Life Coach Vs A Psychologist: What's The Difference?





Some people have a knack for being able to give advice to others who are going through a tough time. If you are one such person, you may be thinking of going into a profession that helps people. However, there may be some confusion as to whether you should train as a life coach or as a psychologist because both professions aim to counsel people.


Let's find out how a life coach differs from a psychologist, and how to differentiate the two.


What Is a Life Coach and What Is a Psychologist?


Basically, a life coach is a counselor who specializes in giving advice to people who are facing life challenges. This is similar to the role of a psychologist, who also counsels people, but one basic difference between the two is that a life coach does not necessarily have to be certified as such to be able to practice. A psychologist definitely has to take a board licensure exam before being able to practice as a psychologist. 


A life coach also does not have to be as intensively educated as a psychologist-you do not have to be a college graduate to become a life coach, but a psychologist has to be a graduate of a bachelor's degree program, preferably from BA Psychology or BS Psychology. It is also expected for a practicing psychologist to eventually earn a Masteral and even a Doctorate in Psychology over several years to become better qualified in this field.


Differences Between a Life Coach and a Psychologist


Though a life coach and a psychologist both need to have an understanding of Psychology to be able to help others, there are some crucial differences between them. Here are some of them:


  • It is advisable for a life coach to be able to offer counseling assistance within a specific niche or handful of niches where clients need help. On the other hand, a psychologist needs to be able to provide advice for the whole extent of a patient's life, regardless of whether the patient has behavioral, emotional or mental problems. So there is a wider range of proficiencies required from a psychologist compared to a life coach.

  • A life coach may focus on a specific age group or demographic, while a psychologist can counsel anybody, regardless of age, gender, and life stage.

  • A life coach might have less education than a psychologist when they start their practice. Yes, both a life coach and a psychologist must be able to empathize with clients and both will still need training over time so that clients get value for their money. A life coach may get training from a center recommended by life coach associations and may learn how to assess a patient to determine what kind of advice should be given. However, a psychologist will be trained specifically to identify and treat behavioral, emotional and mental disorders, which a life coach cannot ethically do.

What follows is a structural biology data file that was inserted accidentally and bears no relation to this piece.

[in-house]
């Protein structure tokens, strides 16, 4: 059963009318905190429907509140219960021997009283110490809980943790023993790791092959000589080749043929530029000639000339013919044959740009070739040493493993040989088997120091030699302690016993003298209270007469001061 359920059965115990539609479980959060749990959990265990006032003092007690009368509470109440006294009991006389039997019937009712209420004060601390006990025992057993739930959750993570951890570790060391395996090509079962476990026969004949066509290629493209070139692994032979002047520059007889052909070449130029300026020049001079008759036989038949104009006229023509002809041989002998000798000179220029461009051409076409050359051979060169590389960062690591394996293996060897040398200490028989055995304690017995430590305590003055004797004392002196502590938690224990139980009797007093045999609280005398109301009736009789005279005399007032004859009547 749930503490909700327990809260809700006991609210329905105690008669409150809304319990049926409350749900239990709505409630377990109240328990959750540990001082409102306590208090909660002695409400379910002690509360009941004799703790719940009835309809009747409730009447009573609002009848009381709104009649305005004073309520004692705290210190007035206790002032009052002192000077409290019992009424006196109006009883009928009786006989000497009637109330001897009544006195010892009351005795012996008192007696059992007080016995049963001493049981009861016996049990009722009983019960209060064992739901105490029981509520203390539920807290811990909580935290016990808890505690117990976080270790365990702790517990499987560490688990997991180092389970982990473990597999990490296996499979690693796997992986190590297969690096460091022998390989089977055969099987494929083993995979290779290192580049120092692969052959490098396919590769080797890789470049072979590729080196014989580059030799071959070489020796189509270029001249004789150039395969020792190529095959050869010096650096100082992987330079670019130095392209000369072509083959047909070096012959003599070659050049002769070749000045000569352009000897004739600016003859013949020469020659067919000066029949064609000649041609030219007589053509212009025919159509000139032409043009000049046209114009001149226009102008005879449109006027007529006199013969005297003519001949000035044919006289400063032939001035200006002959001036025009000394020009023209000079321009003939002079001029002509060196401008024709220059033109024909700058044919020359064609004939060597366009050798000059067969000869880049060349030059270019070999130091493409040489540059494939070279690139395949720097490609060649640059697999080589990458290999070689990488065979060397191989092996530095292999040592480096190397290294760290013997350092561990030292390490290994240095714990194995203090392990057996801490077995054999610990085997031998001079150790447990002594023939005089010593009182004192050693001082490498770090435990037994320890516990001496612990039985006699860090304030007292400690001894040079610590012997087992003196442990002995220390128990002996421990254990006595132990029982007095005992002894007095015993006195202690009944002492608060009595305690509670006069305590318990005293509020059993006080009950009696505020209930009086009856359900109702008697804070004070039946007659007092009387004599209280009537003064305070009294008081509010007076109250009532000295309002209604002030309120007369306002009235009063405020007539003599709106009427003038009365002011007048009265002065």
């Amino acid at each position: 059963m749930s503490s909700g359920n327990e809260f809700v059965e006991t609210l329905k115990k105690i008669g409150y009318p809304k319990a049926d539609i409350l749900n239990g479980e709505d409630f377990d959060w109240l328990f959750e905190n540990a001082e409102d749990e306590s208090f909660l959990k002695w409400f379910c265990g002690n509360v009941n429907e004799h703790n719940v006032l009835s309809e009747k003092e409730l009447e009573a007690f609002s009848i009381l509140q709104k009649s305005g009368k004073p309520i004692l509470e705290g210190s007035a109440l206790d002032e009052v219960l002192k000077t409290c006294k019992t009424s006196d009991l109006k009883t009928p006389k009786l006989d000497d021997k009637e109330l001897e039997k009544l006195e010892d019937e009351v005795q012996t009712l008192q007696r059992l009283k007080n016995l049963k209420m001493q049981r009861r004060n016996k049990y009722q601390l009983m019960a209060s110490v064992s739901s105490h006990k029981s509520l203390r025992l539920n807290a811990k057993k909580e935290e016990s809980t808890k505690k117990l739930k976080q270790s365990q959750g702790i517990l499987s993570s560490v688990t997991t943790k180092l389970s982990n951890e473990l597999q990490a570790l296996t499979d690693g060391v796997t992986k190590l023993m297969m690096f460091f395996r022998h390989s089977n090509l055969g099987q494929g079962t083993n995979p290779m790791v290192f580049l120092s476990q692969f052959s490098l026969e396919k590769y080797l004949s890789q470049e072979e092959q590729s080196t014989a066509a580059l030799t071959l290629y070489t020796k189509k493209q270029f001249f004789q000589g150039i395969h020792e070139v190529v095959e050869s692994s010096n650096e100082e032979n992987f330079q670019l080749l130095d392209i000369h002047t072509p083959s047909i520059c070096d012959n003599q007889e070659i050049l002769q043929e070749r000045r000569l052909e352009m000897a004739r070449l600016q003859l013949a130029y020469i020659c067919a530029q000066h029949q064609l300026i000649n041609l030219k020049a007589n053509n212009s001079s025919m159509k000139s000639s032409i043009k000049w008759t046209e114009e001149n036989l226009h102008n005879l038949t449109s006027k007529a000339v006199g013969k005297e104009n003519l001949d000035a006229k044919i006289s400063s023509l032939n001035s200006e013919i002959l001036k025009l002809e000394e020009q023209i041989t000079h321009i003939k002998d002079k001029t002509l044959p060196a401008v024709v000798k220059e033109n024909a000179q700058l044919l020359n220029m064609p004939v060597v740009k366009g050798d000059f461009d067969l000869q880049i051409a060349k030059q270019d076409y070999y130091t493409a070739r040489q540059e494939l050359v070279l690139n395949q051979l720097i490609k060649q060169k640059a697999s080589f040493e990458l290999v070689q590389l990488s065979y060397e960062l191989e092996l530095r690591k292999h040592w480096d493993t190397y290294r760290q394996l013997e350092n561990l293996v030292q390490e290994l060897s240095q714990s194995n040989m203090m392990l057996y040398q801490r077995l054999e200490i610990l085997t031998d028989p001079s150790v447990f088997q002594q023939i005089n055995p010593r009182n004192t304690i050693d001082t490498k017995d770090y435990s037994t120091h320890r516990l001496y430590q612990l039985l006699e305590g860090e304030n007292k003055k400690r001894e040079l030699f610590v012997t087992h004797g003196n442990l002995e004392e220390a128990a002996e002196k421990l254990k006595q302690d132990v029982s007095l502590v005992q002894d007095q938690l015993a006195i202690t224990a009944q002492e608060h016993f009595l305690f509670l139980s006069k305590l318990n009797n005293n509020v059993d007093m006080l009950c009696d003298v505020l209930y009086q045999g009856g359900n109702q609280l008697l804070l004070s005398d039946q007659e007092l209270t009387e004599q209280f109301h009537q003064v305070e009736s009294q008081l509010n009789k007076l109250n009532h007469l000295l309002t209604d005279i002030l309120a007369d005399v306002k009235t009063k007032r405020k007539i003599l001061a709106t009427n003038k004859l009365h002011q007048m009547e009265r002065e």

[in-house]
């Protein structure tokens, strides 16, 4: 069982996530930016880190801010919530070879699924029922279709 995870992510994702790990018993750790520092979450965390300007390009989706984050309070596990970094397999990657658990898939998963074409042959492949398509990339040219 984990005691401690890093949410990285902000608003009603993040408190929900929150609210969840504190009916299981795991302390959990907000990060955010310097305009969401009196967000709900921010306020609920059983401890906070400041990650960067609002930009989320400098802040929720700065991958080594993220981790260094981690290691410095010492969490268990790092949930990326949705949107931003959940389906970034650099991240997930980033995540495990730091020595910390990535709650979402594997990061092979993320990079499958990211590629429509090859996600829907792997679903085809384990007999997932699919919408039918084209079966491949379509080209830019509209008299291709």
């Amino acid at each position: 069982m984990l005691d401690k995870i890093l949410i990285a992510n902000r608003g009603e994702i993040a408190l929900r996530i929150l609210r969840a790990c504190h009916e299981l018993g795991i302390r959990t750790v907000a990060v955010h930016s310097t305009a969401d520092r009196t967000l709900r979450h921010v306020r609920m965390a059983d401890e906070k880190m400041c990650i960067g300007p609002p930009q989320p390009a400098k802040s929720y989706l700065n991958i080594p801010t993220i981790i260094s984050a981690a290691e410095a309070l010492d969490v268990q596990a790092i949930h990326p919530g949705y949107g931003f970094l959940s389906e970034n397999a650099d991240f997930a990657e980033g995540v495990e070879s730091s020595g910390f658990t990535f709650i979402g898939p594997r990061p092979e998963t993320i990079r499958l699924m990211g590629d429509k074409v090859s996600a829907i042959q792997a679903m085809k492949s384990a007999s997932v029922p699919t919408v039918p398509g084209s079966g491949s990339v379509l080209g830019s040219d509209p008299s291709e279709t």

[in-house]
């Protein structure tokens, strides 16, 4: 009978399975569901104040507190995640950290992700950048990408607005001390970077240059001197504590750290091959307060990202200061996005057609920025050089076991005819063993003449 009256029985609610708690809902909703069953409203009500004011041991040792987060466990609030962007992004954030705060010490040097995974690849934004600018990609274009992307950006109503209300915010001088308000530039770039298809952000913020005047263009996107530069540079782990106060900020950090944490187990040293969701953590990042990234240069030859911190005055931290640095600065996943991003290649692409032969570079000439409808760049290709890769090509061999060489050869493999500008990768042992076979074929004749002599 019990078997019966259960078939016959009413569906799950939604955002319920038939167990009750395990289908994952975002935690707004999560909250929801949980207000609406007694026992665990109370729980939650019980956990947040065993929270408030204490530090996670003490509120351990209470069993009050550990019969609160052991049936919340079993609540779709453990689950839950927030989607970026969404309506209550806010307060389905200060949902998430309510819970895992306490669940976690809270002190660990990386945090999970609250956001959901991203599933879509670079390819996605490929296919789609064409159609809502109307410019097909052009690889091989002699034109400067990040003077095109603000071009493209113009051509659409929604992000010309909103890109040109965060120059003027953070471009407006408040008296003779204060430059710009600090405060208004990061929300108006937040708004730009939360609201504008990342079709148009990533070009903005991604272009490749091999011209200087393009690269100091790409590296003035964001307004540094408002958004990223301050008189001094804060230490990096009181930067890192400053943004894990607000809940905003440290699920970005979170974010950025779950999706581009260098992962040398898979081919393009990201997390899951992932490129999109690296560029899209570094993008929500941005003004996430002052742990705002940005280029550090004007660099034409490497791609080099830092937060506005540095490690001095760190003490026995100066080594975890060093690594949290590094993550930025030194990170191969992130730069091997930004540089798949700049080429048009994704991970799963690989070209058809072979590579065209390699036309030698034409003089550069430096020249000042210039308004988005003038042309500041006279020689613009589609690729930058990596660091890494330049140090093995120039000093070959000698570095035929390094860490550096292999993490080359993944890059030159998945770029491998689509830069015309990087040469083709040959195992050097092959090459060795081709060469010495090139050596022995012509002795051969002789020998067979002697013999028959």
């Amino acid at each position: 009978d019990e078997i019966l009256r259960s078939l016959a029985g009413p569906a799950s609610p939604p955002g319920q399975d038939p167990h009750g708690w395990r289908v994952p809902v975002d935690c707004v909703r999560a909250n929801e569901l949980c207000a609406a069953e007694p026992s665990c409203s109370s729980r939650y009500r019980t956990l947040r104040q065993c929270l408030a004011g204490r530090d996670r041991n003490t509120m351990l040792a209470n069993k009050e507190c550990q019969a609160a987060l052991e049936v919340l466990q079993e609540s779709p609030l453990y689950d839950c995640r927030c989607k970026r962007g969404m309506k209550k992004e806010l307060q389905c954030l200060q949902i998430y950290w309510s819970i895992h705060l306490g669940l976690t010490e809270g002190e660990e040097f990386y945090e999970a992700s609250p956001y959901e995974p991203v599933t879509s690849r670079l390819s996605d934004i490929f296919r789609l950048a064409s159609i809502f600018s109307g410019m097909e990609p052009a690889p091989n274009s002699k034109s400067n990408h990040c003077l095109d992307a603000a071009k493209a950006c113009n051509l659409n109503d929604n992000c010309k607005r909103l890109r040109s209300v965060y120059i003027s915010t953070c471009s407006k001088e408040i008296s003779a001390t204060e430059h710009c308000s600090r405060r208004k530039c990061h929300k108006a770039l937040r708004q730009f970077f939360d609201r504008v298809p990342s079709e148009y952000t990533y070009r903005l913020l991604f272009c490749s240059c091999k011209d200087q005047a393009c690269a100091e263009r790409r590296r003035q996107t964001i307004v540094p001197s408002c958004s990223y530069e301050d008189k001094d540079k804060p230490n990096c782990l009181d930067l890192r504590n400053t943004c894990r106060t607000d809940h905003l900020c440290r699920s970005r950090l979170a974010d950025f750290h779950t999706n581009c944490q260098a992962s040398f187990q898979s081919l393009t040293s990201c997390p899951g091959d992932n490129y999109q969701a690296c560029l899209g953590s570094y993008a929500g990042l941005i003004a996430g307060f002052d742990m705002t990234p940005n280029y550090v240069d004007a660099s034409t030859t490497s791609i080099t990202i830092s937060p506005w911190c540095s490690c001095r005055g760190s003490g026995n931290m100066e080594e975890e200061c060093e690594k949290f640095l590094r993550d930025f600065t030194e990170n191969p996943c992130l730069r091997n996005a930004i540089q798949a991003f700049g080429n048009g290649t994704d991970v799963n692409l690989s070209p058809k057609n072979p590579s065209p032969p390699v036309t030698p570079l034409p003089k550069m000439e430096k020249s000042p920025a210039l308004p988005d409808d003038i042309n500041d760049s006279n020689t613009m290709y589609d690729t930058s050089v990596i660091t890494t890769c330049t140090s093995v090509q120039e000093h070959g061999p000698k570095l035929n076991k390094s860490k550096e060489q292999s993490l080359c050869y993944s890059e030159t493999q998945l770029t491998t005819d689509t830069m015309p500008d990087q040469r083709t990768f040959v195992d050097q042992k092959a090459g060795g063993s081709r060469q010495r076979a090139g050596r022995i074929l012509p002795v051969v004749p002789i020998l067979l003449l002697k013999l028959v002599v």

• A life coach may be affiliated with a life coach association after getting training, while a psychologist may seek membership in psychologist groups instead. These organizations may help life coaches earn their life coach certification. Patients will likely inquire first about credentials, which is why both life coaches and psychologists try to show them that they are credible. 

  • A psychologist is also educated in Clinical Psychology for up to 10 years, which is necessary because the field of Clinical Psychology is vast and continuously expanding as more psychological problems are discovered and studied among a given population. By training for so long, a psychologist will be better able to solve problems presented by patients. Take note that a psychologist needs to earn a  bachelor's degree before being accepted in a Clinical Psychology academic program.

  • A life coach does not have a license to practice psychotherapy and provide counseling, although the life coach might have training in counseling. A psychologist, though, has the ability to diagnose psychological problems and provide adequate therapy when needed after securing the right license.

  • A life coach cannot contribute to ongoing research in specific areas of psychology the way a psychologist ethically can. This is important because the patients a psychologist gets may have problems that haven't been encountered before in this field. For the sake of patients who have similar problems, the psychologist may opt to contribute their own observations in the form of research studies. Some psychologists may also focus just on research rather than maintain a clinical practice.

  • A life coach cannot become an instructor of psychology at an academic institution. On the other hand, a psychologist may also be qualified enough to teach courses in psychology at a college or university. The number of courses a psychologist can teach will depend on their own educational background and the number of years they have been practicing as a psychologist.

  • A life coach cannot pursue additional training to become a psychiatrist, especially if the life coach lacks a bachelor's degree in a related field. A psychologist who wants to train as a psychiatrist is at an advantage because their clinical psychology degree prepares them for the rigors of becoming a psychiatrist. Some psychologists practice as both psychologists and psychiatrists at the same time after getting accredited. A psychologist is allowed to provide counseling but only a psychiatrist is allowed to prescribe medication because they have a degree in Medicine.





When To Consult a Life Coach


Knowing all that now, you may be wondering when a patient should choose a life coach and when to consult a psychologist. Here are some reasons a patient may have for selecting a life coach:


The patient may need just mild counseling - Not everyone needs a clinical psychologist right away. Sometimes, a patient may simply need to vent their issues so that they can see their way clearly above all the "clutter" in their mind. They may be confused as to what they have to do to get back on the right track, even if the solutions already seem so obvious. They may need just a bit of hand-holding throughout that difficult period in their life. For such a patient, consulting a life coach could be all that's needed.